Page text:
Filling the Gaps at Fiesta en Guadalajara

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I've lived in Houston for 22 23 years. It took me 16 of those to visit the Rothko Chapel for the first time. I didn't eat at Ninfa's on Navigation until I'd counted myself a Houstonian for nearly a decade. I still haven't eaten at Frenchy's. The list of glaring omissions goes on and on. Before you boot me from the city for civic negligence, or at least refuse to continue allowing me to write about Houston food, let me assure you that 2014 2015 2016 is the year I start fixing keep struggling to find the time to fix this problem. I'm making a list of places. Places I should have been by now. Places even I can't believe I haven't visited. This is the year I get (re)acquainted with my city. Maybe you'll find a few from your own list in these posts. I encourage you to follow suit.

I was going to say that my family often finds itself in a Tex-Mex rut, but that's not entirely accurate. It's more like we've spent the time developing a relationship with a place, learning the ins and outs of its menu and our moods, getting in a groove that's just too pleasant to get out of. It's nice to have a place that's yours; where you know you can go after a really crappy day at work and drown your sorrows in a margarita and a commiserating plate of enchiladas; where everybody might not know your name, but you feel like maybe they could. That's the kind of Tex-Mex "rut" we get into. It's a good kind of rut. 

Of course, ruts, grooves and other assorted furrows are the antithesis of FtG, no matter how comfortable they may be to settle into. When the typical "where should we eat" tango finally settled into a Tex-Mex two-step a while back, I decided to get out of that groove and back into this one. I flipped through the mental "why haven't we been here yet" file and settled on Fiesta en Guadalajara. 

Things got off to a shaky start with parking. Fiesta en Guadalajara has a moderately large lot, but devotes much of it to valet. I can't stand valet. Especially unnecessary valet. We debated going elsewhere. We debated kicking over some cones and defying the attendants. Finally, a few spots opened up in the plebeian section, and we pounced. My brother-in-law may have kicked over a cone in silent protest as we walked toward the festively lit entrance. 

Amid the twinkling lights and palm fronds of Fiesta en Guadalajara's front patio, vendors hawk jewelry and leather goods. It feels less like a restaurant and more like a pint-sized open air market. That vibe follows you inside, where children dart between the tables selling small bouquets of flowers or candied apples, competing with roving mariachi for space and attention. 
Our large party was seated in the back, edged up against the bar. Despite the hostess' warnings that the crowd might get rowdy, eyeing our clutch of kiddos, we didn't have any issues with noise. We did have a bit of trouble with service, feeling a bit forgotten in that far-flung and semi-obscured table. A warm, tomato-y salsa appeared after a while, mild and comforting. Scooped up with excellent chips (sans the greasy sheen and fry-o-lator funk that plagues too many baskets), the salsa kept the masses calm while we waited for guacamole (smashed tableside, it needed salt and lime, both of which were provided on request). The guacamole kept things calm while we waited for margaritas (the peach version my wife ordered was a brain-freeze cannonball, but not half bad).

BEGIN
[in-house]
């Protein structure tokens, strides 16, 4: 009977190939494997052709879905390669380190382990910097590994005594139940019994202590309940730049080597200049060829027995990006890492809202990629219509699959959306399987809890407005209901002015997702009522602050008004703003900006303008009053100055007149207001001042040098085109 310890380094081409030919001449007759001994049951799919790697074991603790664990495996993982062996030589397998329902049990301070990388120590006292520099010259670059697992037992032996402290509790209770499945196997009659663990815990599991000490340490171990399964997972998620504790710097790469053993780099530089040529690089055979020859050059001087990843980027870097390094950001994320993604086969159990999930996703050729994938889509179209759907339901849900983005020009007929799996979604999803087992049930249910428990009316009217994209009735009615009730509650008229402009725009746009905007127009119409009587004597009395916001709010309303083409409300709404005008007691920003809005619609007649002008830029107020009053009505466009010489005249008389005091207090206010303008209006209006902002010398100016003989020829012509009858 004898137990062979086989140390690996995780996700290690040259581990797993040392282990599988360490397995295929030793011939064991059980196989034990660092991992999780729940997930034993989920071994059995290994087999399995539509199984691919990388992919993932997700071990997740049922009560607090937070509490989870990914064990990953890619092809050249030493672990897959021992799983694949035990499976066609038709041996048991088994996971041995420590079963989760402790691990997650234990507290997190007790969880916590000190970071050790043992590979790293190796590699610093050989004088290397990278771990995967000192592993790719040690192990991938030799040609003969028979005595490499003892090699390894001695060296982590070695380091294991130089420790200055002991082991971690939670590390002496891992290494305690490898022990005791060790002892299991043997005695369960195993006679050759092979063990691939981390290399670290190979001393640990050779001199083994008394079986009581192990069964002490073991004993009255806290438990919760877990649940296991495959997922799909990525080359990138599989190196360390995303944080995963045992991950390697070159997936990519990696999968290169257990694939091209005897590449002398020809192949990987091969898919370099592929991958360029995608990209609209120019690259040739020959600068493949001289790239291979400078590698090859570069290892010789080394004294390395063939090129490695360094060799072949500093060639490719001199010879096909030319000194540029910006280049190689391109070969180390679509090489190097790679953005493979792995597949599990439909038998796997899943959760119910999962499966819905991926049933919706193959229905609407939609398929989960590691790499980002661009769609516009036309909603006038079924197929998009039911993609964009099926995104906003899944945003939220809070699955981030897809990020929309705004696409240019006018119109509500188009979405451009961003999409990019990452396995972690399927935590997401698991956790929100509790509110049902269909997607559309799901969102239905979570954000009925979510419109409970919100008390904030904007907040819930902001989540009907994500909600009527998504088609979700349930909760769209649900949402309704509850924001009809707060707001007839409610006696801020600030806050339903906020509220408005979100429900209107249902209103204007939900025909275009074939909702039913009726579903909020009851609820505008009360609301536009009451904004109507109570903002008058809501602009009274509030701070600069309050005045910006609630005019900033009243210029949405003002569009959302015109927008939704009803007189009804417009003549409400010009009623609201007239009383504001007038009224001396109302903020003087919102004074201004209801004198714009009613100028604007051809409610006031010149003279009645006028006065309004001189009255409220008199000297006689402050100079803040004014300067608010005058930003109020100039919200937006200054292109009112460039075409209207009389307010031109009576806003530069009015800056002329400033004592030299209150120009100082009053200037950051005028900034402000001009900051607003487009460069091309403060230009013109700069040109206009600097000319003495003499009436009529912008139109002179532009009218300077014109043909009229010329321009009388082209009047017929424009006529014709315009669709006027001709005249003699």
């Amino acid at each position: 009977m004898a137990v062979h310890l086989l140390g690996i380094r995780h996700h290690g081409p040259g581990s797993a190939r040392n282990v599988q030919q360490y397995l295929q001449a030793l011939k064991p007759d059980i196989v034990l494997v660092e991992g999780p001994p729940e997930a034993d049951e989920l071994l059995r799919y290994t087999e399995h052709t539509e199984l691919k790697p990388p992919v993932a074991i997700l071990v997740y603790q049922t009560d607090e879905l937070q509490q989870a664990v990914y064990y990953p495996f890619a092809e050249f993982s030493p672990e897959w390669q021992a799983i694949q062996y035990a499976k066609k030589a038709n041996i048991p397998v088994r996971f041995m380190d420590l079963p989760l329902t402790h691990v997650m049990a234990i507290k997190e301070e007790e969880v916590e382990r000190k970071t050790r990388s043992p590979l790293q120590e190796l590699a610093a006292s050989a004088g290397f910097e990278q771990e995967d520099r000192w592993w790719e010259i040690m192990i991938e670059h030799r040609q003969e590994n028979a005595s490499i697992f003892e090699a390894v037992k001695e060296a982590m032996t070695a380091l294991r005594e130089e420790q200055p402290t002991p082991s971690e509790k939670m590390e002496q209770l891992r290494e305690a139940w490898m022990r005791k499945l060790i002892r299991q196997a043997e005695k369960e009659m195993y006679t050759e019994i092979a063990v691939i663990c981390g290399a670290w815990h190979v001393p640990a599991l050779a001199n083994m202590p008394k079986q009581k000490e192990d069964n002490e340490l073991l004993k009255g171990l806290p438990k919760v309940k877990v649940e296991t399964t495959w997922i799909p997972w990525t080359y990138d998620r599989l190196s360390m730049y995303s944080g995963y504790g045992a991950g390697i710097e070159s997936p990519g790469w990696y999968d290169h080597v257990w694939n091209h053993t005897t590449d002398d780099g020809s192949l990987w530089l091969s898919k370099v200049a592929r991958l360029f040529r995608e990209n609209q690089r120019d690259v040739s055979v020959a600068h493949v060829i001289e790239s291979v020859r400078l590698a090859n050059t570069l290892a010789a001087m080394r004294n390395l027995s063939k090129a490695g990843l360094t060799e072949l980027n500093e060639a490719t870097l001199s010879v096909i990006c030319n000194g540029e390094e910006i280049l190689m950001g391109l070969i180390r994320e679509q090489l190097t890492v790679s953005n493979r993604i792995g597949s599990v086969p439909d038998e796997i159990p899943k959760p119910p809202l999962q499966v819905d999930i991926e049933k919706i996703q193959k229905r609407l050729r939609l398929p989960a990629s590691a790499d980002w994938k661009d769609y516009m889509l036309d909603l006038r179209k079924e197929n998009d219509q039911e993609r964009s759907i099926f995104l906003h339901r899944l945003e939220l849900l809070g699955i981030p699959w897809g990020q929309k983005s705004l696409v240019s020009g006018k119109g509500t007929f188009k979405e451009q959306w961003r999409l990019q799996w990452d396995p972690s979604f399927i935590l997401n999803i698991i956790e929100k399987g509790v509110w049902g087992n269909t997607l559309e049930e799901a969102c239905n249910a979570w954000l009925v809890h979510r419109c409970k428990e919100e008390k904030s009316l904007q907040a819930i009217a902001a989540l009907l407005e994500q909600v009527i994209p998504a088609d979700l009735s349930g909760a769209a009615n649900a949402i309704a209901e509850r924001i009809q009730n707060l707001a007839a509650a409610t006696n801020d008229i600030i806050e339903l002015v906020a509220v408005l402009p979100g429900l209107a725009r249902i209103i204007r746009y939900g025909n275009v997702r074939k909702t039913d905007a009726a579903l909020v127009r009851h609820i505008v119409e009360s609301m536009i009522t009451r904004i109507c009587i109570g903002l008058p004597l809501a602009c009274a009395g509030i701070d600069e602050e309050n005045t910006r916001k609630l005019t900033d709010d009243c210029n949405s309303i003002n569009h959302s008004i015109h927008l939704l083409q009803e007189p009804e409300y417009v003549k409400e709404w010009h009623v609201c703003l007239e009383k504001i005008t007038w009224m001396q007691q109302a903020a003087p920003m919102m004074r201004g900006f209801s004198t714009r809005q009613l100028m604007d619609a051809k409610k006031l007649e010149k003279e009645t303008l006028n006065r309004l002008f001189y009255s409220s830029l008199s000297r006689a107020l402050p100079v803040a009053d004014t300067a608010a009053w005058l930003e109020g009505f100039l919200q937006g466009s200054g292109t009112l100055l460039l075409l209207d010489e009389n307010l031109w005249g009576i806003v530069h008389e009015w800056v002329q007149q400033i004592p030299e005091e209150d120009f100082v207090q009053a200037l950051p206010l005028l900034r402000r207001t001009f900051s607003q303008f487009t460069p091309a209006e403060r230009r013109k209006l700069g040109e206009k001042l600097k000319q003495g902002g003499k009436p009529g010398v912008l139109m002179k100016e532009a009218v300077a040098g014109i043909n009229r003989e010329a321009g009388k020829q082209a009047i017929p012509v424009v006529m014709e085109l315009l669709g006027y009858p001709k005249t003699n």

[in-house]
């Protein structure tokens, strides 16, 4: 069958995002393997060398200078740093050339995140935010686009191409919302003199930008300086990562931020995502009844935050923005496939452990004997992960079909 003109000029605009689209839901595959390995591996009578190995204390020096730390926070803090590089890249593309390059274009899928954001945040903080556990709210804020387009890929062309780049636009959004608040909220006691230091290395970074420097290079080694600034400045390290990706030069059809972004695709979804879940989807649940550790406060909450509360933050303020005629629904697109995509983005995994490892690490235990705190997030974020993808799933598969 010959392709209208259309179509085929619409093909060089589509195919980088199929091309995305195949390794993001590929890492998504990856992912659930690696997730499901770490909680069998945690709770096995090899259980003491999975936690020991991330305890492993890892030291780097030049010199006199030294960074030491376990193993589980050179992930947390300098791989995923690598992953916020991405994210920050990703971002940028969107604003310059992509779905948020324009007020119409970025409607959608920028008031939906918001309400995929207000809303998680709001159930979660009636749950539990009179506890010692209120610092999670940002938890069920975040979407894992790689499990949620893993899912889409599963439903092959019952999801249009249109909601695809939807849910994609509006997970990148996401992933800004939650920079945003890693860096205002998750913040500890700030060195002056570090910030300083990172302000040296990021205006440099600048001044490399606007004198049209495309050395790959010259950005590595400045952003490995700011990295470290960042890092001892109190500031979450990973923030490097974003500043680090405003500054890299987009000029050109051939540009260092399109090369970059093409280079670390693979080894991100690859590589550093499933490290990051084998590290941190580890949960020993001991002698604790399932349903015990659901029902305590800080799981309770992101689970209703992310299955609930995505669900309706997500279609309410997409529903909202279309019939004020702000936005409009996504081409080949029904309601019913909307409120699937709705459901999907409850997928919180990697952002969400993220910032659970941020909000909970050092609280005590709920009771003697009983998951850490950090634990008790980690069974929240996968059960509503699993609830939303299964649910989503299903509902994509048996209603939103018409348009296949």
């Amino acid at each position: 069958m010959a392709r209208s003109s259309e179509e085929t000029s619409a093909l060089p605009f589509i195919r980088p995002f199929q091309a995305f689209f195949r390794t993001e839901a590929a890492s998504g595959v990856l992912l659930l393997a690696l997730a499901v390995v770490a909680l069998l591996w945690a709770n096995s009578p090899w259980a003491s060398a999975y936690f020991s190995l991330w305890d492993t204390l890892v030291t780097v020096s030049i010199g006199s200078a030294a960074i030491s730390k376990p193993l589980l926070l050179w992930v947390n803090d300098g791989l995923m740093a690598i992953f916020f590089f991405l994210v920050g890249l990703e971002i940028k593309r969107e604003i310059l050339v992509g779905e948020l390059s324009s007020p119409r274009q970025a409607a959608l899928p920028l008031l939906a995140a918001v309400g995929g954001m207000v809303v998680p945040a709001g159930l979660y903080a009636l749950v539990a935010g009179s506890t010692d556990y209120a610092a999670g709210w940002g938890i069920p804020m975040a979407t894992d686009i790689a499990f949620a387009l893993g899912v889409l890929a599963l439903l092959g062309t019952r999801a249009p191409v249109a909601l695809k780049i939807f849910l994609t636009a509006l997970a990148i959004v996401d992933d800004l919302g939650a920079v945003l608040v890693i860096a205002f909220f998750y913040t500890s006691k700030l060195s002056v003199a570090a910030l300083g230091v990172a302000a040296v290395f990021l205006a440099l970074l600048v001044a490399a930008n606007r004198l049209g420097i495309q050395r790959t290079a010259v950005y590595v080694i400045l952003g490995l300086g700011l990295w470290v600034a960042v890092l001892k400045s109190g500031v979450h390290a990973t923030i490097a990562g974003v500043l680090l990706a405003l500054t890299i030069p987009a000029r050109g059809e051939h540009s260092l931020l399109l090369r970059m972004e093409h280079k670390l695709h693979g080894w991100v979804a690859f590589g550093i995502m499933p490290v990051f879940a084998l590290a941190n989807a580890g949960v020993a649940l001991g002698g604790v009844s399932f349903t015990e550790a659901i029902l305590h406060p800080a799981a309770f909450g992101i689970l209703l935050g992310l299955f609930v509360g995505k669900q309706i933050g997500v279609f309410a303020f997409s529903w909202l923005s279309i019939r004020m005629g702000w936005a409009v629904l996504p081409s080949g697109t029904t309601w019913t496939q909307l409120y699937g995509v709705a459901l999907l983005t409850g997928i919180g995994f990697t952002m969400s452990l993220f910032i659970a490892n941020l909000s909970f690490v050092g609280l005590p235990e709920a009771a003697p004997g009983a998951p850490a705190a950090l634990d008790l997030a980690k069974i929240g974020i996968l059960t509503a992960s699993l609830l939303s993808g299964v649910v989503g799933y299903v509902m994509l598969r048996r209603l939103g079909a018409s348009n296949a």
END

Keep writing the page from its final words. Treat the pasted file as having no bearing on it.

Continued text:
I went for a Texas Combo, pairing one cheese enchilada with a tamale and a crispy beef taco. My wife and her sister both ordered the Enchiladas de Rancho. They did so despite my  warnings that these were not the enchiladas they were looking for. It's not that the dish sounded bad, but that I was pretty sure they were after something more in the "oozing yellow cheese of questionable provenance" vein. They were. I ended up switching plates with my sister-in-law. She's pregnant, and is temporarily exempt from the "hey, you ordered it" rule. 
I actually enjoyed the Enchiladas de Rancho, dusky with their red chile dredge. The tortillas enfolded gentle, lightly squeaky queso fresco, with more on top. Fried potatoes for earthiness and fried carrots for a savory-edged punch of sweetness made for a unique plate, and one that offered its own pleasures. Those pleasures were significantly different than those more commonly afforded by Tex-Mex enchiladas, so I can understand some sense of disappointment. 

Ultimately, I was pleased with the trade. The Texas Combo was hit-or-miss (she gave it back after a few bites - the pregnant exemption again). The cheese in the enchilada was cold and congealed, but the tamale was surprisingly good, light and tender under its mild blanket of gravy. The beef taco was cafeteria perfection, all simple salt and grease with a wonderfully shattering shell. I do wish more of the cheese, lettuce and tomato had stayed within.

While I think I was the only one who really enjoyed the food, I think everyone agreed that they liked Fiesta en Guadalajara. It's too cheerful a place not to like. I think we'll be back, though I don't think Fiesta en Guadalajara is going to work us into a new groove. 

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